Louis Kahn, monuments to sensation. Or: is the director … ? pt. 2a

With time, things lose their harshness and asperity. They are seen differently, and sometimes vanish from view. Time’s shrinking of the little that remains is to be fully accepted; one knows that time is limited, yet it is vast and infinite. This is the whole paradox of life. Perhaps the infinity that one glimpses more clearly is already a premonition of God’s infinity, another idea of time that is necessarily ushered in. … To paint means to approach. Close to a light. The light.

– Balthus, Vanished Splendours: A Memoir, op. cit., pp. 229-230

What interests me is the awakening of things and life, the birth of things. I’ve constantly worked to paint these childish secrets. That’s why I love Giacometti. He gave me the proportion of things, giving me the right tone, the one that conveys music, making faces and landscapes sing. That was my only quest, or task. This artisan’s labour is not particularly brilliant. It’s an obscure, slow and silent pathway. That’s why I abhor being called an artist. I’m like my beloved Captain Haddock who saw the word as an insult that made him curse all the more!

Nothing exists but these brushes, this easel and canvas. That’s what justified my whole life.

– Ibid., p. 235

Death is a tourist of the world.

– Dave Eggers, What Is the What: The Autobiography of Valentino Achak Deng, Penguin, London, 2007, p. ?

No, no, my father said. He waved the back of his hand at the young man, but it seemed more theatrical than convincing.

– Ibid., p. 61

– Louis Kahn, 1901/2-1974

What was has been.
What is has been.
What will be has been.

– attributed to Louis Kahn in My Architect, dir. Nathaniel Kahn, 2003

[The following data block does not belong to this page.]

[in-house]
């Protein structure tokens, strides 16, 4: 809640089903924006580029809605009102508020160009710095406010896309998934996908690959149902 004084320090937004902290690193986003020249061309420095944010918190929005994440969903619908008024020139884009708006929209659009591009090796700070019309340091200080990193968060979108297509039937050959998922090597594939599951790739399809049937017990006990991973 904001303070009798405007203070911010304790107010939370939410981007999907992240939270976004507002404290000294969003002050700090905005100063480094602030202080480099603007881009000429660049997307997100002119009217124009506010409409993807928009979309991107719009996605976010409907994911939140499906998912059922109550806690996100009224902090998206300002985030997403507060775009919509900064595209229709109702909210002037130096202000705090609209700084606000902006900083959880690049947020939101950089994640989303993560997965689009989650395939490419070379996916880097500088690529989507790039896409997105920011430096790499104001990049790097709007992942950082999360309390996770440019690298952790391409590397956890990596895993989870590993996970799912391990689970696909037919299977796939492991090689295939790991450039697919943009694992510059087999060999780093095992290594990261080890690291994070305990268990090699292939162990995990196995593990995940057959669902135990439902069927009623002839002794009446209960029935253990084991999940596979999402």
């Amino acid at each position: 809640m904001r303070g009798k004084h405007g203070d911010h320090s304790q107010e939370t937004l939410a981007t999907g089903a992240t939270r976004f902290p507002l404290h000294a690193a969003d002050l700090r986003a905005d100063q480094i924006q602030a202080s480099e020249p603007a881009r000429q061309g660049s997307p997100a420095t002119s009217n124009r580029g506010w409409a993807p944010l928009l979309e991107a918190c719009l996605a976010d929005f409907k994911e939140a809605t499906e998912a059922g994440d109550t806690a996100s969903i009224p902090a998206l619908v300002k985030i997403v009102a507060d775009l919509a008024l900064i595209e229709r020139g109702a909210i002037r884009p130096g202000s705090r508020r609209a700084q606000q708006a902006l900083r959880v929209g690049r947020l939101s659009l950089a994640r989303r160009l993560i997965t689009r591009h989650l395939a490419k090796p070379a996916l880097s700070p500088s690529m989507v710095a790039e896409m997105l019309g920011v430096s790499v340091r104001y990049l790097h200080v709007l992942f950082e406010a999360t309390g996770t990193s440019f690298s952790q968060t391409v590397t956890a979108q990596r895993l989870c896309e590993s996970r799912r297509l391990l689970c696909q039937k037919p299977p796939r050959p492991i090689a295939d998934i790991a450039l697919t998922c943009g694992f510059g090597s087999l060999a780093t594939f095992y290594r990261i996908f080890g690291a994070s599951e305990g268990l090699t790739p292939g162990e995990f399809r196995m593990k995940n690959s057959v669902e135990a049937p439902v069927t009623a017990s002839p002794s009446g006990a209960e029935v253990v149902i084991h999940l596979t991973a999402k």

essential time

– in ibid.

– Louis Kahn, National Assembly, Dhaka, Bangladesh, 1962-1974

I find myself wanting to comment on Nathaniel Kahn’s film about his father, the architect, and very much his own architect, Louis Kahn, rather than continuing to speak directly of the place of the director – and the actor – in theatre in the here-and-now. I suspect there is a similarity in Dave Eggers’s relation to Achak, the ostensible narrator of What Is the What, a similarity in the relation between author and narrator there to that between Louis and Nathaniel Kahn here, in the film.

– Louis Kahn, National Assembly, Dhaka, Bangladesh, 1962-1974

In so far as it is a documentary it documents the son making a film about his father. There are two films, one inside the other. We often see, particularly through the latter half of the film parenthesizing the documentary, Nathaniel and his camera, in front of the Wailing Wall, for instance, indiscreetly taking a bead on an Hasidic Jew praying and then having to pan away. But Nathaniel remains, for me at least, an unresolved presence and from the point of view of the relationship with the father, his architect, somewhat superfluous. Which makes all the stranger the impression the viewer gains of his ownership of the film, attested to in the film itself but to an exaggerated extent in a question and answer session that makes up the Extras on the DVD.